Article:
Many people have been using antibiotics without doctor’s prescription since time in memorial. This is because of the healthcare challenges that we face worldwide. According to Hussain and Tiwari (2015) people mostly assume that because they see the same symptoms and have had earlier prescriptions from the doctor, that they can go and buy over the counter (OTC) equivalents and treat themselves. This practice has however, been more prevalent among medicine students in the universities around the world. This is attributed to their relation in medicine field. Students studying medicine who self-medicate argue that they already have knowledge on the disease they are dealing with hence they can effectively team themselves or those around them. Based on Gunawardhana, Sakeena and Sivayoganthan’s (2015) argument, in order to enhance the knowledge and behavior of such students to prevent them from self-medicating, there is need for educating them, raising awareness and improving the health care system, as is evident from many researchers conducted across the globe.
Educating self-medicating students is one of the holistic approaches employed so as to improve their knowledge on why they should not self-medicate (Bennadi, 2013). Bennadi in his research acknowledges that self-medication is increasingly becoming a challenge and emphasizes on the need for education these students. Despite processing the knowledge to prescribe antibiotics for common diseases, Corrêa da Silva, Soares and Muccillo-Baisch (2012) holds that they lack the experience and fines to deal with the evolving nature of such diseases. Not all the time diseases attack the same way. In addition, many diseases share the same symptoms and misdiagnosis are very common because one might think they are treating a certain disease while whatever ails them or the patient in question might be totally different. (Gunawardhana, Sakeena and Sivayoganthan (2015) suggests that Educating medicine students on such risks of self-medicating and providing examples of severer situations will allow them to understand why it is not a good idea to self-medicate. They should also be educated on the importance of seeking professional help from those who have experience such as well-established doctors in healthcare institutions (Mohamed, 2016).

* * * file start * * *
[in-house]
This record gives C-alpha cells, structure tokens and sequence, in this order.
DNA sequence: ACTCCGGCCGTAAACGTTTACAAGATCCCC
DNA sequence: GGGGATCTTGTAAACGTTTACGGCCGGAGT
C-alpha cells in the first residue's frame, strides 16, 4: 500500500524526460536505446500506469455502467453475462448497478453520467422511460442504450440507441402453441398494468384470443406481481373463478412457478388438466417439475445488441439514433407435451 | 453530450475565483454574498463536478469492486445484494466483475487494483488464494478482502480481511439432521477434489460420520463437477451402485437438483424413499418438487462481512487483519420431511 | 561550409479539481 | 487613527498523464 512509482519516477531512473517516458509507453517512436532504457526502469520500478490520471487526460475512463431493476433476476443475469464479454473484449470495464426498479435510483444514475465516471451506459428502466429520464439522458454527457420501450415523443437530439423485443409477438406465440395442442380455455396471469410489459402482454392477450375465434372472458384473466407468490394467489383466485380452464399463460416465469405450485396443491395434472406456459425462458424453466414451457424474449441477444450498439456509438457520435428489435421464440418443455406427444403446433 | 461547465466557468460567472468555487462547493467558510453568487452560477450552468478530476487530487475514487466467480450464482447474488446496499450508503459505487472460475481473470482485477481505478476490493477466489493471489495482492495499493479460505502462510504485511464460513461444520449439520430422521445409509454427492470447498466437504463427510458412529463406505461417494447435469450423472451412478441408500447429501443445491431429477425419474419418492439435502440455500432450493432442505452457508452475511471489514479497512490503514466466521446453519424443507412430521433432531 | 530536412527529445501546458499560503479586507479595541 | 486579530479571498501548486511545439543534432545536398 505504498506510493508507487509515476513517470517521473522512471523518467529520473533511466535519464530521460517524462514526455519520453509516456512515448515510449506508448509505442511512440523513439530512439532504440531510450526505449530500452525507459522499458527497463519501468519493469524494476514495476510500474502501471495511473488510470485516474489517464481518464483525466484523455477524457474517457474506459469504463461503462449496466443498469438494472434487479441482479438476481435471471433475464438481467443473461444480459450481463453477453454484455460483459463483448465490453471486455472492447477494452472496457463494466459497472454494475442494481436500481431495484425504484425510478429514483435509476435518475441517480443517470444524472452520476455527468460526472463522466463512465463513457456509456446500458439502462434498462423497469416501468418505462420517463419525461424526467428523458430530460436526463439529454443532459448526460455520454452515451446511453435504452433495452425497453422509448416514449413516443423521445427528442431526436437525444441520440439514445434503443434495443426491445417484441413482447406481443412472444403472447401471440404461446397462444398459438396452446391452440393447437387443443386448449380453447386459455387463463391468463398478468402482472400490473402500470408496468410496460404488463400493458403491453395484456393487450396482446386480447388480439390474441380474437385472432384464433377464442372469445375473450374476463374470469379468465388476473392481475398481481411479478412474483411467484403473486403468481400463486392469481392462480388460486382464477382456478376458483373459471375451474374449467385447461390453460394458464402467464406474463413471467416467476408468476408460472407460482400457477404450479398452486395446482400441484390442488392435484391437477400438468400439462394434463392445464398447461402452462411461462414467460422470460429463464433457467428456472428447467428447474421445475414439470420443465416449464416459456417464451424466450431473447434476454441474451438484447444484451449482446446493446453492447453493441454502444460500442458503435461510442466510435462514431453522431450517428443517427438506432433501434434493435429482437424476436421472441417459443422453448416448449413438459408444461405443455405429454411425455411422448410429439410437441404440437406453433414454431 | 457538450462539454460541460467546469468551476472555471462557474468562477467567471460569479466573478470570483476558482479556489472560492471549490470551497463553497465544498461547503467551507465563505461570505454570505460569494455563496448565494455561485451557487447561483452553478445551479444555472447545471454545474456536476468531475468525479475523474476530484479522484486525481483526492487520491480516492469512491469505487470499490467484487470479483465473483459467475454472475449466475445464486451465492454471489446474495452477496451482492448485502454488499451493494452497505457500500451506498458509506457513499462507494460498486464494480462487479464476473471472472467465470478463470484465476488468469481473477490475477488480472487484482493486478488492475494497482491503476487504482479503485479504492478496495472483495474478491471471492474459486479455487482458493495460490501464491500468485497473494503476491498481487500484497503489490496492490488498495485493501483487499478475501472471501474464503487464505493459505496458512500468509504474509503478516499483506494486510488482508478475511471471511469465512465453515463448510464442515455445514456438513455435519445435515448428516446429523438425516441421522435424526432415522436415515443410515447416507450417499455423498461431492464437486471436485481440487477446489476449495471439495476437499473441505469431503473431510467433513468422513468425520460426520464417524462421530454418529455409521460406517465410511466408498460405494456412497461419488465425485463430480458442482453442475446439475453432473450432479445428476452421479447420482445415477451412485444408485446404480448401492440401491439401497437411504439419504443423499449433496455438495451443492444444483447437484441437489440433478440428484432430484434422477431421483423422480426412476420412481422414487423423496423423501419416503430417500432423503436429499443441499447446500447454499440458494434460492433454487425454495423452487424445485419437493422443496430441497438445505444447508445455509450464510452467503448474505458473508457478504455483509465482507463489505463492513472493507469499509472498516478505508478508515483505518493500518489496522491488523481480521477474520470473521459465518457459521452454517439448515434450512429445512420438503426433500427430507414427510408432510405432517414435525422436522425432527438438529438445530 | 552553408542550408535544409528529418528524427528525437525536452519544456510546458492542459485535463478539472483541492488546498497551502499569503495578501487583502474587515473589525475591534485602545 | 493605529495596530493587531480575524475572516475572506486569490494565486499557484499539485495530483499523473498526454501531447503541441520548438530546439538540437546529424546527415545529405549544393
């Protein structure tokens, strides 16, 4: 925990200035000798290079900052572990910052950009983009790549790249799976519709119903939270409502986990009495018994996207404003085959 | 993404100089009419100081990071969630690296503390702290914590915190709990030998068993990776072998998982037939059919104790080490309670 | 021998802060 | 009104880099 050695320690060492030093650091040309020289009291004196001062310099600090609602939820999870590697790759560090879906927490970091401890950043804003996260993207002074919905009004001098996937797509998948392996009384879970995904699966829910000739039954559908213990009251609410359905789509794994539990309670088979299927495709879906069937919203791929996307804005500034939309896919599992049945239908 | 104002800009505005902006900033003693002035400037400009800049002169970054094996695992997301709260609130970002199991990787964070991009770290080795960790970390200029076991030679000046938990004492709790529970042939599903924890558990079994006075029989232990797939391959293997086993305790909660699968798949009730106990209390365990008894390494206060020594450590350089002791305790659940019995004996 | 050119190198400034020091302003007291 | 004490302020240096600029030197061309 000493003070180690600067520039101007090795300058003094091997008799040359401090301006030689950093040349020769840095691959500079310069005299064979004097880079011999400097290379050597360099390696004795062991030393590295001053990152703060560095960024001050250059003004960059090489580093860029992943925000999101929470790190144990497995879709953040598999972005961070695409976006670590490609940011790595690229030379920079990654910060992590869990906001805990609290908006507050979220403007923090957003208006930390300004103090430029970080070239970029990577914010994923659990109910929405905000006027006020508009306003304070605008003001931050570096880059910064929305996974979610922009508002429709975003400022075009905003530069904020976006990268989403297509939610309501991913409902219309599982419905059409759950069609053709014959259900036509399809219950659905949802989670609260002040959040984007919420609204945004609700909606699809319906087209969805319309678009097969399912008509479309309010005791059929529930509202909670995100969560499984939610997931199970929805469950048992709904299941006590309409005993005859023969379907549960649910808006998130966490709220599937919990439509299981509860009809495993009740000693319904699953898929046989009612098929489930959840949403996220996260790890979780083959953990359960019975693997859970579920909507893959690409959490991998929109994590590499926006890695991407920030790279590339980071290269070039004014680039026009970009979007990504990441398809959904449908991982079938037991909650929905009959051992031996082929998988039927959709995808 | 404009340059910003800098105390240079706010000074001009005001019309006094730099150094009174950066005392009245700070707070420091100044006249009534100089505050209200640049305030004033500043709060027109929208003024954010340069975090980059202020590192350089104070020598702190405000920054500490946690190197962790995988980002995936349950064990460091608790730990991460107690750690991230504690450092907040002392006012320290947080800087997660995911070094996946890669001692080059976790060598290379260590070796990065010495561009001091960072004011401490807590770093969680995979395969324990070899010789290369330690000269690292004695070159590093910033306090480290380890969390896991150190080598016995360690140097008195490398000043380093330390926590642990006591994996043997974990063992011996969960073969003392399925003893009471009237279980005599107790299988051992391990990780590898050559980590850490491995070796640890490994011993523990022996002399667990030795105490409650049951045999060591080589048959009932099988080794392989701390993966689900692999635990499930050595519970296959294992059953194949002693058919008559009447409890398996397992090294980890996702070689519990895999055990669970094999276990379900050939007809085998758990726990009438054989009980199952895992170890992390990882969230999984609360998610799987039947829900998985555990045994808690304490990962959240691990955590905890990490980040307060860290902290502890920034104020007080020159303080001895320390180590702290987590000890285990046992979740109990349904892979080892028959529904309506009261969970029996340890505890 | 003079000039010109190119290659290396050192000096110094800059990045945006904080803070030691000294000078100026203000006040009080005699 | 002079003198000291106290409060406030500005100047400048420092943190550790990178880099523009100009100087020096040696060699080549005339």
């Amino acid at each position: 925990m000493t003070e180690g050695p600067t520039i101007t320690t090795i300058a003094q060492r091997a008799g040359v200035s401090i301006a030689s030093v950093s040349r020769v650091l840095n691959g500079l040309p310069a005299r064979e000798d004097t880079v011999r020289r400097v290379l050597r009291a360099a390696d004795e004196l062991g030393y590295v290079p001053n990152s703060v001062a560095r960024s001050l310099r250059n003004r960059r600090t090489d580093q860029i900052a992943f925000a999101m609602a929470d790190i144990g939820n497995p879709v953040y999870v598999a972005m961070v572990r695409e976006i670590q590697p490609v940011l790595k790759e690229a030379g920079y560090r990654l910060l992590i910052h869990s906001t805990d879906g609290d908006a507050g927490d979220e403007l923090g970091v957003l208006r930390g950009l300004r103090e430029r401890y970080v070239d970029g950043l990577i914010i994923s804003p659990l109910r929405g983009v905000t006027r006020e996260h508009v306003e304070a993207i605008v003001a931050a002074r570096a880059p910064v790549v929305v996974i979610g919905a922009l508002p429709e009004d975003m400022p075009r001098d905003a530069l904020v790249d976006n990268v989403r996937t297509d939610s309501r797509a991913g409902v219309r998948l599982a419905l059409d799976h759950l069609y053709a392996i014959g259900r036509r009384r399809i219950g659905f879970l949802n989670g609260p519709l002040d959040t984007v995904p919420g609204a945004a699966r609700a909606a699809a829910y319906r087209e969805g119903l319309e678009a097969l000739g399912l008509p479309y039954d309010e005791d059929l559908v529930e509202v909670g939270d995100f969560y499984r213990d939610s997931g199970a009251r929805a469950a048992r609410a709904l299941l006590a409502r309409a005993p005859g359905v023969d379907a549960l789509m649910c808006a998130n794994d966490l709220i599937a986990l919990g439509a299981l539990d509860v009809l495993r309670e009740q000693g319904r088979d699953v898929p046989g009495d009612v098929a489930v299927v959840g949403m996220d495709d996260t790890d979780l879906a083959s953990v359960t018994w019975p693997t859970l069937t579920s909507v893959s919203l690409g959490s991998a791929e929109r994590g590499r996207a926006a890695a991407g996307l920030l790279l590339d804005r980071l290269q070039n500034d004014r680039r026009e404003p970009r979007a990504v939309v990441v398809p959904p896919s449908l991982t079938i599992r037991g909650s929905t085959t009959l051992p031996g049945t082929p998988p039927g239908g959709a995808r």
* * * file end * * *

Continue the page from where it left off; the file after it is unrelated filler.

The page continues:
Creating awareness is another crucial approach that can be employed in order to enhance student’s knowledge on risks of self-medicating (Lukovic et al., 2016). Many medicine students find it natural to self-medicate because they believe they have the knowledge. Many are not aware of the adverse effects that may arise from such activities. For this reason, it is crucial to create awareness through programs that will open the eyes of such students. Also, third party receptors of such care should also be made aware of the risks they face and why it is important to go to an established health institution for their healthcare needs. Kumar et al., (2013) mentions that through impacting such information on relevant parties, it is possible to reduce and eradicate the use of self-medicated antibiotics by students. It will make them become aware of the fact that studying medicine does not replace certified doctors in the healthcare needs.

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Finally, improving healthcare system, regarding delivery, should be given priority in order to reduce self-medication. The availability of OTC antibiotics should also be restricted as another measure of reducing self-medication. Many students find it too much of a ‘hustle’ to go through the hospital procedure, for something they feel they can handle (Shehnaz SI, 2014). Simplifying the treatment process will encourage such people to go to the hospital. If such students lack access to OTC prescriptions, they will have no choice other than report to the hospital for proper treatment. Zafar SN (2008) accepts that self-medication has become a major concern in the recent times. However, Ullah H, (2013) holds that such consumer approaches can be employed to reduce and if possible eradicate this practice.

    References
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  • Corrêa da Silva, M., Soares, M. and Muccillo-Baisch, A. (2012). Self-medication in university students from the city of Rio Grande, Brazil. [online] BMC Public Health. Available at: http://bmcpublichealth.biomedcentral.com/articles/10.1186/1471-2458-12-339 [Accessed 14 Nov. 2016].
  • Gunawardhana, C., Sakeena, M. and Sivayoganthan, C. (2015). Awareness of Rational Medication Use and Antibiotic Self- Medication Practices among Undergraduate Students in a University in Sri Lanka. Tropical Journal of Pharmaceutical Research, 14(4), p.723.
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